Utilizing a “Shelf” Registration Statement for a Follow-On Public Offering

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Background

Under the Securities Act of 1933, as amended (the “Securities Act”), any public securities offering must be registered with the Securities and Exchange Commission (the “SEC”). In a follow-on public offering, a publicly reporting company offers securities to the public in an offering registered with the SEC subsequent to the completion of the issuer’s initial public offering.

Form S-3 and Rule 415 Eligibility

The general form for registration of securities under the Securities Act is Form S-1. A filing made on Form S-1 must include extensive disclosure regarding the issuer and the offering, including, among other things, audited financial statements, a description of the issuer’s business and properties, management’s discussion and analysis of financial condition and results of operations, identification of and certain information regarding officers and directors of the issuer and its principal stockholders, the terms of the offering, and risk factors and plan of distribution (such as underwriting arrangements) for the offering.

As an alternative to the filing of a Form S-1, issuers that meet the requisite conditions may register offerings on Form S-3, a “short-form” registration pursuant to which certain information about the issuer may be incorporated by reference from previous and future filings made by the issuer with the SEC under the Securities Exchange Act of 1934, as amended (the “Exchange Act”). It should be noted that Form S-1 also allows incorporation by reference under certain conditions, but only to prior filings made under the Exchange Act. By incorporating by reference future filings made by the issuer under the Exchange Act, a Form S-3 registration statement obviates the need to file post-effective amendments when, for example, the issuer’s financial statements included in the initial registration statement are no longer deemed current, or there are otherwise material changes that have occurred to the issuer that are disclosed in filings made with the SEC.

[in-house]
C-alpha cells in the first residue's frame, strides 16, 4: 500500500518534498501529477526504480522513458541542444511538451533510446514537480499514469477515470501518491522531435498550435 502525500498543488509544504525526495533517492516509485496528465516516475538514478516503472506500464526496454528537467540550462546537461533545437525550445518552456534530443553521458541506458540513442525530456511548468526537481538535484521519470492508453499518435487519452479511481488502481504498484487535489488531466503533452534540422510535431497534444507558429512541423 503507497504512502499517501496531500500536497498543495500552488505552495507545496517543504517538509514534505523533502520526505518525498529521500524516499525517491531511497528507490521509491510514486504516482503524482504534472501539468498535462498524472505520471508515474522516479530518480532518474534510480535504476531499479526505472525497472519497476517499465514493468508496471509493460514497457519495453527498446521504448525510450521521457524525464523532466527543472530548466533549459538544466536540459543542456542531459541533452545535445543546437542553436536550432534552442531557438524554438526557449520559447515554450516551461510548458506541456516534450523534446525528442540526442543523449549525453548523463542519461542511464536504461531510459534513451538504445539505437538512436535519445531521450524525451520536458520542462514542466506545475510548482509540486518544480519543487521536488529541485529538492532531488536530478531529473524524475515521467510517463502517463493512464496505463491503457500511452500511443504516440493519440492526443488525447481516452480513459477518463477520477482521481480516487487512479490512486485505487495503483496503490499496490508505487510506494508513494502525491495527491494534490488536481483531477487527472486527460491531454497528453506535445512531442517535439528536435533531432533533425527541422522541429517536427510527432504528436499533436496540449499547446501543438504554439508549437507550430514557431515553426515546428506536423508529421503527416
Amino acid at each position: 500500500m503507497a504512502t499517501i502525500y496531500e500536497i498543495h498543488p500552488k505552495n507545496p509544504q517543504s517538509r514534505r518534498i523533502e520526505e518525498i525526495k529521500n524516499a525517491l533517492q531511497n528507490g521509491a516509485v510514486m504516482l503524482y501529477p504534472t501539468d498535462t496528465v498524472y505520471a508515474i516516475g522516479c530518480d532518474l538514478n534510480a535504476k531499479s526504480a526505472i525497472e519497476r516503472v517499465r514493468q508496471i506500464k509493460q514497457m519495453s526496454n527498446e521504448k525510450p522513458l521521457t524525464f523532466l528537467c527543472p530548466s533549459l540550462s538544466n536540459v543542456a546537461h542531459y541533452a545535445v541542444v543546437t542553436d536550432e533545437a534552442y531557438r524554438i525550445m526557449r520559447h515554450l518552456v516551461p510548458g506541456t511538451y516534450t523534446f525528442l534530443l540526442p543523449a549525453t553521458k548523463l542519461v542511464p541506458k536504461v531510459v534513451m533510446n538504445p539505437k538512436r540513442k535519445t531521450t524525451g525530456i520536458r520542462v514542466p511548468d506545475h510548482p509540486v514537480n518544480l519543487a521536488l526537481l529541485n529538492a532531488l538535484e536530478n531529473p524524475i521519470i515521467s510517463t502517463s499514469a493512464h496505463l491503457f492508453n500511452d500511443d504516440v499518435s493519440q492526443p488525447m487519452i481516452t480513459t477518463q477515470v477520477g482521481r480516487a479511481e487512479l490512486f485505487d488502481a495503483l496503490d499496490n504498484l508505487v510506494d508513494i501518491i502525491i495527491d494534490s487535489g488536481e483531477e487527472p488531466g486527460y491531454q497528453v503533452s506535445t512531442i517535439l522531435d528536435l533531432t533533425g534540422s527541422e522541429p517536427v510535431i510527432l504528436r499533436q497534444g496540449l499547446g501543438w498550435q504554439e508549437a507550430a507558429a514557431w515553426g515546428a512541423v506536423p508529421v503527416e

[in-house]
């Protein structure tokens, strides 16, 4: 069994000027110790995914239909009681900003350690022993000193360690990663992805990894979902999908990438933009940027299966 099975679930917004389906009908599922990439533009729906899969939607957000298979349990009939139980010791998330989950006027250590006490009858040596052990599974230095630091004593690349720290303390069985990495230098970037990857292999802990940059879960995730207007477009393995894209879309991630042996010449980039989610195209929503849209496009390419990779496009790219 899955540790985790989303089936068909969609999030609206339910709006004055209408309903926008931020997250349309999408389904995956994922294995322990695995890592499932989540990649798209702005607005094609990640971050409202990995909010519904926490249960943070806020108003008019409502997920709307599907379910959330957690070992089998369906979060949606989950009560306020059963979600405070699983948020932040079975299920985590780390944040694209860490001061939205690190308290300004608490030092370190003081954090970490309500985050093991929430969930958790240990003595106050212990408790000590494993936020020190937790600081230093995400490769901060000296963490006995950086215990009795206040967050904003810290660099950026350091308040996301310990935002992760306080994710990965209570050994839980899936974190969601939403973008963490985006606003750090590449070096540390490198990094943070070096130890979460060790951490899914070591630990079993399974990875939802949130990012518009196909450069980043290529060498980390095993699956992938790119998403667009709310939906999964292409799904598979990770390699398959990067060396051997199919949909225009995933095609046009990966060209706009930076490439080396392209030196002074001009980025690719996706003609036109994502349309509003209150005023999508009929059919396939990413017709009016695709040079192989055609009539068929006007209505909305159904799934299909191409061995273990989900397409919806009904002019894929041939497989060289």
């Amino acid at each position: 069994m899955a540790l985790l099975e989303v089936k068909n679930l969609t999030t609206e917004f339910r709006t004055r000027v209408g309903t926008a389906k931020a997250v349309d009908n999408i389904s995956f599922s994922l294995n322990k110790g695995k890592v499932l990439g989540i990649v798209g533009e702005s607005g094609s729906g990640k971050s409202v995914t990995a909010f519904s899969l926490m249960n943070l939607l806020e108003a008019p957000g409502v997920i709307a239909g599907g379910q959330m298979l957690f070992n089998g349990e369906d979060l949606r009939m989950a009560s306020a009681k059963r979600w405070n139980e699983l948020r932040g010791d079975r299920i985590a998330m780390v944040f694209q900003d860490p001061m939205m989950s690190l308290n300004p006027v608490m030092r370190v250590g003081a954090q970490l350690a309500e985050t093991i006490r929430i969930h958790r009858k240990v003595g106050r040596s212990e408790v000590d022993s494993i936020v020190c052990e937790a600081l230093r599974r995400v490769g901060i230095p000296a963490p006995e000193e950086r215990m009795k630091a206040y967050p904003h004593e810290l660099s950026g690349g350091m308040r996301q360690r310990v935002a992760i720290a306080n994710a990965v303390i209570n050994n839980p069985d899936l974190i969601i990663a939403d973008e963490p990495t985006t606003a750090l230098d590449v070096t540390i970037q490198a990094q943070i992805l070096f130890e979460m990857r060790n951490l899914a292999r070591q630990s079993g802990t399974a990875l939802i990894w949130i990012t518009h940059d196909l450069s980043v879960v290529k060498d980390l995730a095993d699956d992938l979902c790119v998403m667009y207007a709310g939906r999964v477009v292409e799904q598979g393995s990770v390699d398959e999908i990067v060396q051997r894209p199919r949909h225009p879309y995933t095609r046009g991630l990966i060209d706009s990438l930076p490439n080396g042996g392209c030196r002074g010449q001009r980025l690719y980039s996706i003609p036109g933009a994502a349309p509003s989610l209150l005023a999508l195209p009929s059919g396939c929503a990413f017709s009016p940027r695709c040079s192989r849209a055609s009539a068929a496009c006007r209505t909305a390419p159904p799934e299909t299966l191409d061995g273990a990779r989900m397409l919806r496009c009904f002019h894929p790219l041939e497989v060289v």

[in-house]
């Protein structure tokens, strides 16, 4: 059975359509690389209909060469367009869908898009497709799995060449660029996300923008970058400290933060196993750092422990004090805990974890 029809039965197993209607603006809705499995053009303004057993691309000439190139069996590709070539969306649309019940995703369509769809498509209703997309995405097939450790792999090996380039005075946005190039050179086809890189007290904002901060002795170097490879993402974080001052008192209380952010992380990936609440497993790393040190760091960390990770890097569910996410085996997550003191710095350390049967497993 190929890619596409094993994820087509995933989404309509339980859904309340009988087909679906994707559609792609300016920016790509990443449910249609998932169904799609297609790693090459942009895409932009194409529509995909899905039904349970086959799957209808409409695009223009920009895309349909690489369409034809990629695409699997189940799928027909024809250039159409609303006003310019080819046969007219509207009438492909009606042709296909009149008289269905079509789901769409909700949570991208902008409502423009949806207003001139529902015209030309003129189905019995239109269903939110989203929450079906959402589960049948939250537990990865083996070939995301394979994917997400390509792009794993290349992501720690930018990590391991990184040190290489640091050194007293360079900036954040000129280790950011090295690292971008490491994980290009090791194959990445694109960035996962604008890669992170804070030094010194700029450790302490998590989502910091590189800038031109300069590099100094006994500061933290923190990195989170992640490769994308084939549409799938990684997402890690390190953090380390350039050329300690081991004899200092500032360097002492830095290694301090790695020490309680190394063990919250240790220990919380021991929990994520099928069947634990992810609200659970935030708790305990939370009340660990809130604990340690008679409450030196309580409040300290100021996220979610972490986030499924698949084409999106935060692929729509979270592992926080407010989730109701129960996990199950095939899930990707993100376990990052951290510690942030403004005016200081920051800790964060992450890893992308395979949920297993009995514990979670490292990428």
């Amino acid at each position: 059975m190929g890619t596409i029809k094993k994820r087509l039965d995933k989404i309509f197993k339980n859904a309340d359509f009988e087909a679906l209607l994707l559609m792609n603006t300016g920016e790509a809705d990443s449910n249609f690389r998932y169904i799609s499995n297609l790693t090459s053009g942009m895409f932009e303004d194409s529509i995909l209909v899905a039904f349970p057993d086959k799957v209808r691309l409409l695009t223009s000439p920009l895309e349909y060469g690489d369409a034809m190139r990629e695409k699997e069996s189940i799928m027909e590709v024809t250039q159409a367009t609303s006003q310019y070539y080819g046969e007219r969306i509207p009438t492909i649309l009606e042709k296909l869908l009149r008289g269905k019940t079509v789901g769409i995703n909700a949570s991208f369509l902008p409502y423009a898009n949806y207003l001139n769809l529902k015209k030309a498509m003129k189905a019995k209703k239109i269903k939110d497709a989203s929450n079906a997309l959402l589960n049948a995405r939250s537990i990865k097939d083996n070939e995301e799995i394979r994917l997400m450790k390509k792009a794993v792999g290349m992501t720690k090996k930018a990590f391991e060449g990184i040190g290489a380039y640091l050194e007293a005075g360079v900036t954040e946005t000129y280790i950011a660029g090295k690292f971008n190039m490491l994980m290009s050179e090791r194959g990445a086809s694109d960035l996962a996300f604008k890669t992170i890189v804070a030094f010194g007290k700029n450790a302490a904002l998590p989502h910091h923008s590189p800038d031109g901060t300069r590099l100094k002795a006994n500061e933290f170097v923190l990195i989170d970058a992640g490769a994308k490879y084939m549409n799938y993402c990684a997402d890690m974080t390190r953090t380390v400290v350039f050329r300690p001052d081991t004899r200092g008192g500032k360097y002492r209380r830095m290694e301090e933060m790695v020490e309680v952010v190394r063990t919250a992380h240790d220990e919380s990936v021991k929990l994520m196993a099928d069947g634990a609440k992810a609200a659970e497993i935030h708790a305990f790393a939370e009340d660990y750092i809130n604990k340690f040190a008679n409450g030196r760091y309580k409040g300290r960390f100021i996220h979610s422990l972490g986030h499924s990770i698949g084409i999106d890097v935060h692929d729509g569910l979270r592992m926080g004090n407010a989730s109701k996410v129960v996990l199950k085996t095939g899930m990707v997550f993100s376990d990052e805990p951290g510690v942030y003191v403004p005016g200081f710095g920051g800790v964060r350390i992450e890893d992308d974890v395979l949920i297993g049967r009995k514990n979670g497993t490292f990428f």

Accordingly, issuers seeking to do a follow-on public offering will, subject to eligibility, file a Form S-3 rather than a Form S-1. To be eligible to file a registration statement on Form S-3, an issuer must meet the following conditions:

(i) the issuer is organized under the laws of, and has its principal business operations, in the United States (or files the same reports with the SEC as a domestic issuer subject to the Exchange Act);

(ii) the issuer has a class of securities registered pursuant to Section 12(b) or 12(g) under the Exchange Act, or is required to file reports under Section 15(d) under the Exchange Act;

(iii) the issuer has been subject to the requirements of Section 12 or 15(d) of the Exchange Act and has filed all the material required to be filed pursuant to the Exchange Act for a period of at least twelve calendar months immediately preceding the filing;

(iv) the issuer has filed in a timely manner all reports required under the Exchange Act during the twelve calendar months and any portion of a month immediately preceding the filing of the registration statement, other than a Current Report that is required solely pursuant to certain specified 8-K Items; and

(v) the issuer has not, since the end of the last fiscal year for which its audited financial statements were included in a report filed pursuant to the Exchange Act: (a) failed to pay any dividend or sinking fund installment on preferred stock; or (b) defaulted (i) on any installment or installments on indebtedness for borrowed money, or (ii) on any rental on one or more long term leases, which defaults are material to the financial position of the issuer.